Is Rihanna’s Harper’s Bazaar China Cover Cultural Appropriation?

The world's richest female musician sure knows how to take a pretty picture. Though, this time, instead of wearing Fenty (like truly only she can), LVMH's new addition is posing for Harper's Bazaar China. On Monday, the magazine released the August 2019 cover and while the images are beautiful, some people on the Internet are speculating if the gorgeous captures are considered cultural appropriation.
"Why is Kim not allowed to call her brand Kimono cos it’s cultural appropriation yet Rihanna can do shit like this?? Just doesn’t sit right with me," one user tweeted in response to the mogul sharing the image. "Wait a minute when Kendal Jenner was on the cover of a magazine with an 'afro' people were screaming cultural appropriation but when Rihanna dresses up like this, nobody says anything, it's art, it's glam," another wrote.
Much like diversity and inclusion, the term cultural appropriation is a buzzword that has taken on a life of its own. People cry appropriation without acknowledging the intent and education behind the project. Particularly with the Kardashian and Jenners, a family that never seems to tire of getting dragged on the Internet, the appropriation claims arise when they are culturally insensitive. Between criticism over Kylie's cornrows, wigs, and even lips, and Kendall’s entire Pepsi fiasco (which alluded to a Black Lives Matter protest), when the Kardashian/Jenners are called out its often for a not-thought-out decision.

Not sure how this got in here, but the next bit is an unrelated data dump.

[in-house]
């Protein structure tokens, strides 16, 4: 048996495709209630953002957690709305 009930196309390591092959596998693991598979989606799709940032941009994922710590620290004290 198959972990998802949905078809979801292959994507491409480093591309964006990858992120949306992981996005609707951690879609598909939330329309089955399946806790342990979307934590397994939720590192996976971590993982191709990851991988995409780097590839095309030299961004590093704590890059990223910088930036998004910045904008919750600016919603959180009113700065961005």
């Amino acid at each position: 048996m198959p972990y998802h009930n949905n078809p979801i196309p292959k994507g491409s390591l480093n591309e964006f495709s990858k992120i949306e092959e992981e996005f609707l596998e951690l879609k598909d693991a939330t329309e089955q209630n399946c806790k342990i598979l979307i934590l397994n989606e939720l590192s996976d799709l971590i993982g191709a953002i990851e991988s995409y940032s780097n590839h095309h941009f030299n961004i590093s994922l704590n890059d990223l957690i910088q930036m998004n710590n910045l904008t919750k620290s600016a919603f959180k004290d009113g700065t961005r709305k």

Rihanna's Harper's Bazaar cover isn't that. The shoot is the brainchild of the Harper's Bazaar China team, and there's nothing denigrating about any of the looks she's wearing. They're modern renditions of imperial looks, created with the utmost respect.
Respect makes all the difference. Cultural appropriation, by definition, is the unacknowledged or inappropriate adoption of elements from another's culture; it's an act defined by a lack of respect for other people's customs, practices, and traditions. It's disrespectful to take the Japanese word Kimono, give it a new definition, and then try to make money off of it. Same with co-opting the Black Lives Matter movement to sell soda. Rihanna, by contrast, is paying homage to Chinese culture — in a Chinese magazine wearing outfits styled by Chinese editors.
As one Twitter user put it: "Rihanna did it for Harper's Bazaar China. She gave credit to the Chinese team who worked with her. They gave Rihanna permission therefore it's not cultural appropriation."

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